The structure and operation of hard disk drives is generally known. Hard disk drives include, generally, a case, a hard disk having magnetically alterable properties, and a read/write mechanism including Read/Write (RW) heads operable to write data to the hard disk by locally alerting the magnetic properties of the hard disk and to read data from the hard disk by reading local magnetic properties of the hard disk. The hard disk may include multiple platters, each platter being a planar disk.

All information stored on the hard disk is recorded in tracks, which are concentric circles organized on the surface of the platters. FIG. 1 depicts a pattern of radially-spaced concentric data tracks 12 within a disk 10. Data stored on the disks may be accessed by moving RW heads radially as driven by a head actuator to the radial location of the track containing the data. The track-based organization of data on the hard disk(s) allows for easy access to any part of the disk, which is why hard disk drives are called “random access” storage devices.

Since each track typically holds many thousands of bytes of data, the tracks are further divided into smaller units called sectors. This reduces the amount of space wasted by small files. Each sector holds 512 bytes of user data, plus as many as a few dozen additional bytes used for internal drive control and for error detection and correction.

Typically, these tracks and sectors are created during the low level formatting of the disk. This low level formatting process creates the physical structures (tracks, sectors, control information) on the disk. Normally, this step begins with the hard disk platters containing no information. Newer disks use many complex internal structures, including zoned bit recording to put more sectors on the outer tracks than the inner ones, and embedded servo data to control the head actuator. Newer disks also transparently map out bad sectors. Due to this complexity, all modern hard disks are low-level formatted at the factory for the life of the drive.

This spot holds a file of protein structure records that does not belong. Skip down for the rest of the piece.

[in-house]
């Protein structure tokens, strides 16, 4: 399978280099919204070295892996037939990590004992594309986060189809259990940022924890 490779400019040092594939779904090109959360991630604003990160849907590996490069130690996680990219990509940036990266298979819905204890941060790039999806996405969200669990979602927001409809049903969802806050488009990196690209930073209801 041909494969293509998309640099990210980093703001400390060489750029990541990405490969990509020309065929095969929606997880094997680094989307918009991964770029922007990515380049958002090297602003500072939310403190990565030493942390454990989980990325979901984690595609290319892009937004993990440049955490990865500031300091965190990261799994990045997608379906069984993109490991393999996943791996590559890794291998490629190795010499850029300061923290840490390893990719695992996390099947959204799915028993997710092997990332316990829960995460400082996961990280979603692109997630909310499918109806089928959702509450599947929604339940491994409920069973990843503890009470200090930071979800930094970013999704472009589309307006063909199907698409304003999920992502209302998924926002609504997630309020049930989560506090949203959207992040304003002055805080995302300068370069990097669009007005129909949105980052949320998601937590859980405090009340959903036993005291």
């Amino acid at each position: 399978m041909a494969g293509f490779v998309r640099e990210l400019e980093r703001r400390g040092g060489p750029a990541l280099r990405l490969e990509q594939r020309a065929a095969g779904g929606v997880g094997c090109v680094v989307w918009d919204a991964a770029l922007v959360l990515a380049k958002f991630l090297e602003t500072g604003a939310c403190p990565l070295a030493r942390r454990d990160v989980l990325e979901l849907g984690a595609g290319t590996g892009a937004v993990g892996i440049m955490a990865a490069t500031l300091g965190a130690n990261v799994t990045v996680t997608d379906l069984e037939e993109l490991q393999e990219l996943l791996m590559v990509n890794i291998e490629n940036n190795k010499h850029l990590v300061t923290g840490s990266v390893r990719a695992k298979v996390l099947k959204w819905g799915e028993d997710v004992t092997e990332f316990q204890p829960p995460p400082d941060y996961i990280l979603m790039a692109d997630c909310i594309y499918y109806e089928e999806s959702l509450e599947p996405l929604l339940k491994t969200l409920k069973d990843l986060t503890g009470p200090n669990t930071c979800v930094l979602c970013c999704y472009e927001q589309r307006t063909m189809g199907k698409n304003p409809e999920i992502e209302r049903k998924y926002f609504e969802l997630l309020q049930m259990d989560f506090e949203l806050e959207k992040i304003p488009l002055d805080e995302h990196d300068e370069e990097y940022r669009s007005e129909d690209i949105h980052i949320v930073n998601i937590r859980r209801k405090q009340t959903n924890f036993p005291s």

This low level formatting is usually performed using external servo writers that write the physical structures to disk 10 during manufacturing. Accurate positioning of the physical structures is achieved within the external servo writer by accurately controlling the RW head position within the external servo writer. External servo writers, because of the high degree of positioning accuracy required, have become an expensive processing bottleneck during the hard disk drive manufacturing.

Self servo writing (SSW) attempts to overcome this expensive and time-consuming bottleneck. External servo writers write a first magnetic reference pattern (servo pattern) on the surface of the disk. The disk may then be assembled into a hard disk drive, where the low level formatting (LLF) is initially performed within the hard disk drive. In SSW, the LLF is completed within the hard disk drive without using additional external hardware. The LLF uses the servo pattern written by the external servo writer to create the physical structures on the disk.